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U2 and The Sphere – A Match Made for Las Vegas

On November 19, 1991, U2 released “Achtung Baby,” their first full length album of the 1990s. At the time, I was a freshman at the University of Florida, and I remember lining up at a local record store to buy the CD when it went on sale at midnight. In fact, I still have that CD, along with all of the other U2 CDs that I treasure. My love affair with U2 goes back to my preteen years when the unknown band from Ireland was just becoming popular in America. One of my fondest memories is seeing them in concert at the old Tampa Stadium on December 5, 1987, a particularly cold night. The Joshua Tree Tour was colorful and innovative, rocketing U2 to widespread fame in America. Since then, I’ve seen U2 in concert multiple times, including the 360° Tour in Denver and the 30th anniversary of the Joshua Tree tour in Tampa on June 14, 2017. My favorite band always puts on an amazing show, so when I heard they were going to be in residence at the Sphere in Las Vegas, I had to find a way to be there.

After securing flights, a hotel and concert tickets six months in advance, my husband and I headed to Las Vegas for the October 7 show. Before we even boarded the plane in Tampa, we met several fellow U2 fans who were flying out to Las Vegas for the concert. At that point, we had no idea that throughout the weekend we would end up meeting so many U2 fans from around the world. Fans flew in from Europe, Canada, South America and cities around the United States, demonstrating the scope, camaraderie and passion of U2’s fan base.

Las Vegas is already a spectacle unto itself, but the Sphere takes things to another level. The unique dome shape stands out among the tall and sprawling hotels and casinos that dot Las Vegas Boulevard. Located adjacent to the Venetian Resort, the Sphere cost $2.3 billion, is 366 feet tall and 516 feet wide, making it the largest spherical structure in the world. It has more than 160,000 speakers and a wraparound 16K LED screen. With such impressive stats, I wondered if U2 would get lost in all the technology.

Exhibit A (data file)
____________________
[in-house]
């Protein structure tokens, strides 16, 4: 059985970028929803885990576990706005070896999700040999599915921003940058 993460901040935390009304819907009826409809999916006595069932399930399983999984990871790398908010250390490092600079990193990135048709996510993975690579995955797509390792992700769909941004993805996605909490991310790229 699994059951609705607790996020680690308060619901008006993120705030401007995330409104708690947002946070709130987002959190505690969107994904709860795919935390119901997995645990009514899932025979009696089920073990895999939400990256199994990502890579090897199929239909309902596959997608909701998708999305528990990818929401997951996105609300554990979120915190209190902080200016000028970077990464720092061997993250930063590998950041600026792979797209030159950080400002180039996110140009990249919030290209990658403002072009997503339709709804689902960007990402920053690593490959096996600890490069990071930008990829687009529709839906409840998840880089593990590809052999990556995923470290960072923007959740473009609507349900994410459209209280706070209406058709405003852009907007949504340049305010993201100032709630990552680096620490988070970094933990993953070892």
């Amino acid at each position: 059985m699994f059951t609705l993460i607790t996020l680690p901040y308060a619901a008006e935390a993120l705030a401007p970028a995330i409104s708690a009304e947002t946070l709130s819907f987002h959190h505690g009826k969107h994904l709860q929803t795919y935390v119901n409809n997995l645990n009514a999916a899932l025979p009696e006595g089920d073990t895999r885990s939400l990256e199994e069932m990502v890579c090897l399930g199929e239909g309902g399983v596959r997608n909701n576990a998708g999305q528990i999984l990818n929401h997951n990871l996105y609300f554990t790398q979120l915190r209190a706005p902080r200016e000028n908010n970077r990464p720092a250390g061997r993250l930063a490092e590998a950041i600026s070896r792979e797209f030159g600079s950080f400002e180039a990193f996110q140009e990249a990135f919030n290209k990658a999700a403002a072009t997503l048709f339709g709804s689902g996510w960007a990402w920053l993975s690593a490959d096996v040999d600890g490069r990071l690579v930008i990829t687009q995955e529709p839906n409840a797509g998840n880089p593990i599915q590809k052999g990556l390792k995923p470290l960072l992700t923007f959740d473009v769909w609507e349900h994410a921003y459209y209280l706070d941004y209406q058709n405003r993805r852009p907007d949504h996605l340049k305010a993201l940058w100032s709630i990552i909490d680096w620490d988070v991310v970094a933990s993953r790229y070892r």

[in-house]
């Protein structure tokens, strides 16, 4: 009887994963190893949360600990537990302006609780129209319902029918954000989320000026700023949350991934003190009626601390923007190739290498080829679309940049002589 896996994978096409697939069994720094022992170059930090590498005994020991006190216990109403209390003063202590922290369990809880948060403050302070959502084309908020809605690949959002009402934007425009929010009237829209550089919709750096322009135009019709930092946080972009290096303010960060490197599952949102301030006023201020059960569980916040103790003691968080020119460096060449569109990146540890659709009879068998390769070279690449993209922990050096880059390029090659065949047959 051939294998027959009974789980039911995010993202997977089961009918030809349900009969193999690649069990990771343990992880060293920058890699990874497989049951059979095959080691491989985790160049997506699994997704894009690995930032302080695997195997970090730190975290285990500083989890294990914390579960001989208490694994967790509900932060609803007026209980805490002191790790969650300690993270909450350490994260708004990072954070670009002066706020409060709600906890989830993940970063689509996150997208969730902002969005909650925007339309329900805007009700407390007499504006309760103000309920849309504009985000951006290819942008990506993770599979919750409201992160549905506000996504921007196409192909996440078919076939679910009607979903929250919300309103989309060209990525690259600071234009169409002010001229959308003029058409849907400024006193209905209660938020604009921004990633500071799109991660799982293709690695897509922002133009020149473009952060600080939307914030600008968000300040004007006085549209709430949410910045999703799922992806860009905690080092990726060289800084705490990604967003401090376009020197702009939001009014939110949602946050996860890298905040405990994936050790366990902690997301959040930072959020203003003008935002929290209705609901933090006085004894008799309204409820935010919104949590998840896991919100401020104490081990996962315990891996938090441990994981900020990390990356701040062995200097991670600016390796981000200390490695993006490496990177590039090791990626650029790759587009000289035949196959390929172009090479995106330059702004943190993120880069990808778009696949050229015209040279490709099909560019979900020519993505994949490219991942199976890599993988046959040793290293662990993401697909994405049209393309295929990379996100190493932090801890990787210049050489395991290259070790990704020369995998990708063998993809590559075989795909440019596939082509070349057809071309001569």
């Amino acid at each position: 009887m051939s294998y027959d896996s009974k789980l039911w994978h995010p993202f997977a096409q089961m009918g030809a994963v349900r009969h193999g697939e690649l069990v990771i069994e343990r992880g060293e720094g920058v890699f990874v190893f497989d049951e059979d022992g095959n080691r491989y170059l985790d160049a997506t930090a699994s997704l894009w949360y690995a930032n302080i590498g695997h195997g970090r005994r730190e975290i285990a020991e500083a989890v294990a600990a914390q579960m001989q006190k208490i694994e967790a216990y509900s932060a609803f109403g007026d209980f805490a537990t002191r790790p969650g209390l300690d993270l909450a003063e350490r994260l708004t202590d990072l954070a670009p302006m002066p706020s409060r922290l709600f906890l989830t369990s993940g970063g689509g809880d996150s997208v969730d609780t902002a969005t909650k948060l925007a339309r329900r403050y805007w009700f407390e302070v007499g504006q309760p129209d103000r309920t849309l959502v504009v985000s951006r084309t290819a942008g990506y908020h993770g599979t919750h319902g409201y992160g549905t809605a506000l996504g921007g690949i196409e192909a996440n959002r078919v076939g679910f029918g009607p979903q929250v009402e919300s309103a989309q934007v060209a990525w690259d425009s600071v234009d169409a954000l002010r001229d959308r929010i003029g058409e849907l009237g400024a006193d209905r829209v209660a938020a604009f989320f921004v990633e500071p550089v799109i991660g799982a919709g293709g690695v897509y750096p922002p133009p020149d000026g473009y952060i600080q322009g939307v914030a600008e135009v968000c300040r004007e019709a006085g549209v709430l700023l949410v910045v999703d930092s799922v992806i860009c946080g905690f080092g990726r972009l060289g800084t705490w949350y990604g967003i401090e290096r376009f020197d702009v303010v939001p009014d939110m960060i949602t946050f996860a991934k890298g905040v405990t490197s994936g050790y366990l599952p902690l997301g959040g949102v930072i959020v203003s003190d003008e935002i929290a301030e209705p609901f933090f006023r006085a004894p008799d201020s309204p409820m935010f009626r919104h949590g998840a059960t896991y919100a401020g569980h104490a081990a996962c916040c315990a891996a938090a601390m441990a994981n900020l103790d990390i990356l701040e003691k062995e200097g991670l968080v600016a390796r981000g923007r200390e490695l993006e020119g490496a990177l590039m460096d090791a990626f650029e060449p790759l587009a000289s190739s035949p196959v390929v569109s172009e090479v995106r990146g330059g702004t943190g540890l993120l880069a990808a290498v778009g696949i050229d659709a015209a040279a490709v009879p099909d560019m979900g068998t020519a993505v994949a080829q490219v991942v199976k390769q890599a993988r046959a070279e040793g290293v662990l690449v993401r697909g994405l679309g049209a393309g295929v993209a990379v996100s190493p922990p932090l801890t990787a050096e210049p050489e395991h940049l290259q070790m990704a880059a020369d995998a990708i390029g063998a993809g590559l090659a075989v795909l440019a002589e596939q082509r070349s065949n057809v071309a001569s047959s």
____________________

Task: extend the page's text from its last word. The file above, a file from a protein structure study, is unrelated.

After months of anticipation, it was finally time to enter the Sphere and see what all the hype was about. We took the long, indoor walkway that connects the Venetian to the Sphere, chatting with fellow U2 fans as the line moved along quickly. Unlike many large concerts I’ve been to, security and entry was a breeze. Immediately after walking into the lobby, the mood was already being set as U2 songs played in the background. Unique art displays hung from the ceiling, and the dim lighting with blue undertones gave an upscale vibe to the venue. You definitely don’t get this sort of welcome at stadium concerts.

Our seats were in section 306, row 15, the equivalent of the 50-yard line, and after walking through a completely dark hallway, we emerged into the vast, cavernous space. That’s when the sheer enormity of the Sphere hits you and you can’t wait to see what’s going to happen next. While a DJ played music in lieu of an opening band, excitement was building in the crowd. Suddenly, the screen began to change colors and U2 took the stage, opening with “Zoo Station.” From that point on, the crowd was dazzled by U2’s set list that included 22 songs from several albums such as “Achtung Baby,” “The Joshua Tree” and “Rattle and Hum.” Each song sounded crystal clear and was accompanied by stunning visuals that came to life in enormous fashion. While the actual stage was tiny in comparison and the band looked miniscule from afar, it didn’t matter. “Where the Streets Have No Name” was sung amid a backdrop of a time-lapse video of the Nevada desert in all its stunning, sunny glory. Other visuals included projections of the band members, an enormous eyeball floating on water, the Las Vegas Strip and a mosaic of 26 endangered species specific to Nevada.

After the two-hour concert, fans emerged from the Sphere, awe struck by what they just saw. It was such a unique experience thanks to cutting edge technology and the one-of-a-kind venue. It takes a big personality and presence to stand up to the stunning visuals and frontman Bono and U2 pulled it off with perfection.


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